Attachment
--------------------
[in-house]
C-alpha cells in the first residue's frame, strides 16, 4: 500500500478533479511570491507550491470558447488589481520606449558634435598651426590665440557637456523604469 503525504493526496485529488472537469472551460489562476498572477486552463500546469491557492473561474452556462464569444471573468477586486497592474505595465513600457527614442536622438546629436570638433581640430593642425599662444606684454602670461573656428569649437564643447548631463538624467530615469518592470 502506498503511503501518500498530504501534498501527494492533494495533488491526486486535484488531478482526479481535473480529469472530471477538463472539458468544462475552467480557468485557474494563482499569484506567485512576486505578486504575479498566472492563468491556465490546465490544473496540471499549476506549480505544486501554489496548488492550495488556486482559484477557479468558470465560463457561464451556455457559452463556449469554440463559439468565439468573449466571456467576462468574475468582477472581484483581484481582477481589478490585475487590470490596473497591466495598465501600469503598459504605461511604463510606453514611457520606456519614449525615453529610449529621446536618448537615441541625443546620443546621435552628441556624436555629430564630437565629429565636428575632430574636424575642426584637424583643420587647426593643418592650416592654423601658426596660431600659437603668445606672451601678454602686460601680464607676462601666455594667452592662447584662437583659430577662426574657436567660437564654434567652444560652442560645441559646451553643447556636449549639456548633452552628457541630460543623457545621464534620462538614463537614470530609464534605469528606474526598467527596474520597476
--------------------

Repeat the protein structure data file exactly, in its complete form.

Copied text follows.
[in-house]
C-alpha cells in the first residue's frame, strides 16, 4: 500500500478533479511570491507550491470558447488589481520606449558634435598651426590665440557637456523604469 503525504493526496485529488472537469472551460489562476498572477486552463500546469491557492473561474452556462464569444471573468477586486497592474505595465513600457527614442536622438546629436570638433581640430593642425599662444606684454602670461573656428569649437564643447548631463538624467530615469518592470 502506498503511503501518500498530504501534498501527494492533494495533488491526486486535484488531478482526479481535473480529469472530471477538463472539458468544462475552467480557468485557474494563482499569484506567485512576486505578486504575479498566472492563468491556465490546465490544473496540471499549476506549480505544486501554489496548488492550495488556486482559484477557479468558470465560463457561464451556455457559452463556449469554440463559439468565439468573449466571456467576462468574475468582477472581484483581484481582477481589478490585475487590470490596473497591466495598465501600469503598459504605461511604463510606453514611457520606456519614449525615453529610449529621446536618448537615441541625443546620443546621435552628441556624436555629430564630437565629429565636428575632430574636424575642426584637424583643420587647426593643418592650416592654423601658426596660431600659437603668445606672451601678454602686460601680464607676462601666455594667452592662447584662437583659430577662426574657436567660437564654434567652444560652442560645441559646451553643447556636449549639456548633452552628457541630460543623457545621464534620462538614463537614470530609464534605469528606474526598467527596474520597476